CDC director clarifies change in coronavirus testing guidelines after criticism

The director of the Centers for Disease Control and Prevention on Thursday clarified a stance on testing for asymptomatic people exposed to coronavirus following a wave of criticism over an abrupt shift in its guidance.  

In a Thursday statement, CDC Director Robert Redfield said that anyone who “needs” a test can still get one, although not everyone who wants one should get one.

CORONAVIRUS TESTING MAY NOT BE NEEDED IN SOME CASES AFTER EXPOSURE: CDC

“Testing is meant to drive actions and achieve specific public health objectives,” Redfield said. “Everyone who needs a COVID-19 test, can get a test.”

However, “everyone who wants a test does not necessarily need a test; the key is to engage the needed public health community in the decision with the appropriate follow-up action,” he added.

The statement came after numerous health officials and politicians raised concerns over the agency’s newest testing guidelines that people without symptoms may not need to be tested even after exposure to the virus.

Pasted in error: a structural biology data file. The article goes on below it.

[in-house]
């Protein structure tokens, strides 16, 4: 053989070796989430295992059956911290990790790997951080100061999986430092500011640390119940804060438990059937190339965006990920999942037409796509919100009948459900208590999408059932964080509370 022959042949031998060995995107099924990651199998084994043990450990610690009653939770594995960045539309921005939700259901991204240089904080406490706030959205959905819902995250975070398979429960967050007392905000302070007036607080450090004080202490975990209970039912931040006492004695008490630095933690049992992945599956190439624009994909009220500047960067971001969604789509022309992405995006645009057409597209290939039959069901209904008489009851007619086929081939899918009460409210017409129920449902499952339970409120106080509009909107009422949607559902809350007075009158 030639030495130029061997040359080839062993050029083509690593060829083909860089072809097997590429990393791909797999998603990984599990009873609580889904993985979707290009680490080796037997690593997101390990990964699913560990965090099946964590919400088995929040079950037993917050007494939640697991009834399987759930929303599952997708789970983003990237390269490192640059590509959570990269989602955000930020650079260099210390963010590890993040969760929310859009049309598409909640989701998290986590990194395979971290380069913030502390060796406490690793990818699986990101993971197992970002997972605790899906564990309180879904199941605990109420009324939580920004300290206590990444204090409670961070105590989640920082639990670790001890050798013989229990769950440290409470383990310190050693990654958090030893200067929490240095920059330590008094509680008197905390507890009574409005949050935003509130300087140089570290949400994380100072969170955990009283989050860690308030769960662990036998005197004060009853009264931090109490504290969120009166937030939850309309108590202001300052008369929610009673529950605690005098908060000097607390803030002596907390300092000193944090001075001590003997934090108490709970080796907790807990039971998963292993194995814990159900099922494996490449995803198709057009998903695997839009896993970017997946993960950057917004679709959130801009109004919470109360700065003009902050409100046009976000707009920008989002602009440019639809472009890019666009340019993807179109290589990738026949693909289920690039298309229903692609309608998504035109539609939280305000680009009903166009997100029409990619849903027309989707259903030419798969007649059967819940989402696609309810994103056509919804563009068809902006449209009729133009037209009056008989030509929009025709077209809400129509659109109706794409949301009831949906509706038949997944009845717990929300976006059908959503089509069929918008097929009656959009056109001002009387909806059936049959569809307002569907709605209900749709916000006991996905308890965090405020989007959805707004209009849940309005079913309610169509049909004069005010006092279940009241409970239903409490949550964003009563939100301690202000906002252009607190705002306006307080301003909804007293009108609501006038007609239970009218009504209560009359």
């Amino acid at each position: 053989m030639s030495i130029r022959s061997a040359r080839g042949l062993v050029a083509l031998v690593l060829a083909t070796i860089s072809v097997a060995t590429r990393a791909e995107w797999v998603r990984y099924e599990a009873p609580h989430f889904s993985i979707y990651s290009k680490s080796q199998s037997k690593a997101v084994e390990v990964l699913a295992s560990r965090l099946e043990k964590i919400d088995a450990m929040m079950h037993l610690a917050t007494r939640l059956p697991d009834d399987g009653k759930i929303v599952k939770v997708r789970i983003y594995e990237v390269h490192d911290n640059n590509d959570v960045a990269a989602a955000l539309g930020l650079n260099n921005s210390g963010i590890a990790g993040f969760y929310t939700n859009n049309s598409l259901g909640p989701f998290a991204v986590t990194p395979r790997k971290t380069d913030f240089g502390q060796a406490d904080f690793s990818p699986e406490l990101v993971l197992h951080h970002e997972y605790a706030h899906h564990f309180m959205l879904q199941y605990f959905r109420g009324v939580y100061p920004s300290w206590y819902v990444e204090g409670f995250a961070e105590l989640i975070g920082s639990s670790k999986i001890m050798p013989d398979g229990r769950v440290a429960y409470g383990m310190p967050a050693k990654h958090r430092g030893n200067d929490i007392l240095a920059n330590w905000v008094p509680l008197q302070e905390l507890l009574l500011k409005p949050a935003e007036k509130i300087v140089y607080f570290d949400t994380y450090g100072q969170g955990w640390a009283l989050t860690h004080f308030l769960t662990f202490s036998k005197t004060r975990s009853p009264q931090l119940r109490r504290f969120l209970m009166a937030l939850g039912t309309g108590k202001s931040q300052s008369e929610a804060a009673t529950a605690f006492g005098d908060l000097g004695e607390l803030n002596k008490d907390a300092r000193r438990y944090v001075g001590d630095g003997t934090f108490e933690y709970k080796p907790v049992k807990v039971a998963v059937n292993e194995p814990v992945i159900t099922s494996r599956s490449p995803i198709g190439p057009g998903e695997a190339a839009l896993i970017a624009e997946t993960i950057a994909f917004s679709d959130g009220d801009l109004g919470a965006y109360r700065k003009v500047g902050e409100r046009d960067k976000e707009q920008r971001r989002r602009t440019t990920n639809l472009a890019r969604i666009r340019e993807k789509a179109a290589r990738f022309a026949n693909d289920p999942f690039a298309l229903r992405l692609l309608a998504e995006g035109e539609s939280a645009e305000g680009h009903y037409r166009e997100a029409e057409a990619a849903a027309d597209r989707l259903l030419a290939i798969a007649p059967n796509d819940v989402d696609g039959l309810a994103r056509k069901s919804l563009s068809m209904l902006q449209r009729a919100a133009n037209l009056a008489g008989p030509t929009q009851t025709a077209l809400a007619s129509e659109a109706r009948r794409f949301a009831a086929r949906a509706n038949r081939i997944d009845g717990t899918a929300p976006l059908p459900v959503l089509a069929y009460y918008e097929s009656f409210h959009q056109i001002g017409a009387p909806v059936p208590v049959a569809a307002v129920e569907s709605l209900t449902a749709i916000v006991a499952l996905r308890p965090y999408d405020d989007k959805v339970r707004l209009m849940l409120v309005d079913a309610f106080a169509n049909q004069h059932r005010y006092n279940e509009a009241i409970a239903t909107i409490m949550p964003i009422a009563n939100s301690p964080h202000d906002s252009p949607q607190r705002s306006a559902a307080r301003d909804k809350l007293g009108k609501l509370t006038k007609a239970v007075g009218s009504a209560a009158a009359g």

As of Aug. 24, the CDC’s website read: “You do not necessarily need a test unless you are a vulnerable individual or your health care provider or state or local public health officials recommend you take one.”

The guidance was seen as an abrupt reversal from the CDC’s previous advisory saying that people who have been within 6 feet of an infected person for more than 15 minutes should be tested, even if they were asymptomatic.

The agency said the updated guidelines were coordinated in conjunction with the White House Coronavirus Task Force and “received appropriate attention, consultation and input from task force experts.”

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Moving forward, the agency said it is “placing an emphasis on testing individuals with symptomatic illness, individuals with a significant exposure, vulnerable populations.”

This includes nursing homes or long-term care facilities, critical infrastructure workers, health care workers and first responders. This also applies to individuals who may be asymptomatic “when prioritized by medical and public health officials,” the agency said.

Anyone who has been in close contact with someone who has COVID-19 should monitor their symptoms, take special precautions to protect the vulnerable, wear a mask, stay at least 6 feet apart from others, wash their hands, and talk to their health care provider to see if a test is needed, the agency said.

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